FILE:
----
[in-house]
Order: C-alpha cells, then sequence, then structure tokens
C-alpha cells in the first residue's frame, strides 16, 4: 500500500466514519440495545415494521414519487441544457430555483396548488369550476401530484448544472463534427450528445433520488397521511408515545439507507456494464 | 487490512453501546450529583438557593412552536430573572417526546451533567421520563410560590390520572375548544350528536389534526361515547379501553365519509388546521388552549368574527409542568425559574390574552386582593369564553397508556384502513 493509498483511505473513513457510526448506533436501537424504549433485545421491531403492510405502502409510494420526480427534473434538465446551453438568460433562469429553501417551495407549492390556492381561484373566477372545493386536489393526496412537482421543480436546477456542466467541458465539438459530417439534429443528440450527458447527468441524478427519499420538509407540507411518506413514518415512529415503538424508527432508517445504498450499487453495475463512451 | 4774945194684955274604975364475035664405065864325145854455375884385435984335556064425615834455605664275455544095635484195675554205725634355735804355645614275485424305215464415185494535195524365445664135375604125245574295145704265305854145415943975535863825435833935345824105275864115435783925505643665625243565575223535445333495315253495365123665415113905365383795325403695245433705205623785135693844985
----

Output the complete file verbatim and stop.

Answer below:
[in-house]
Order: C-alpha cells, then sequence, then structure tokens
C-alpha cells in the first residue's frame, strides 16, 4: 500500500466514519440495545415494521414519487441544457430555483396548488369550476401530484448544472463534427450528445433520488397521511408515545439507507456494464 | 487490512453501546450529583438557593412552536430573572417526546451533567421520563410560590390520572375548544350528536389534526361515547379501553365519509388546521388552549368574527409542568425559574390574552386582593369564553397508556384502513 493509498483511505473513513457510526448506533436501537424504549433485545421491531403492510405502502409510494420526480427534473434538465446551453438568460433562469429553501417551495407549492390556492381561484373566477372545493386536489393526496412537482421543480436546477456542466467541458465539438459530417439534429443528440450527458447527468441524478427519499420538509407540507411518506413514518415512529415503538424508527432508517445504498450499487453495475463512451 | 4774945194684955274604975364475035664405065864325145854455375884385435984335556064425615834455605664275455544095635484195675554205725634355735804355645614275485424305215464415185494535195524365445664135375604125245574295145704265305854145415943975535863825435833935345824105275864115435783925505643665625243565575223535445333495315253495365123665415113905365383795325403695245433705205623785135693844985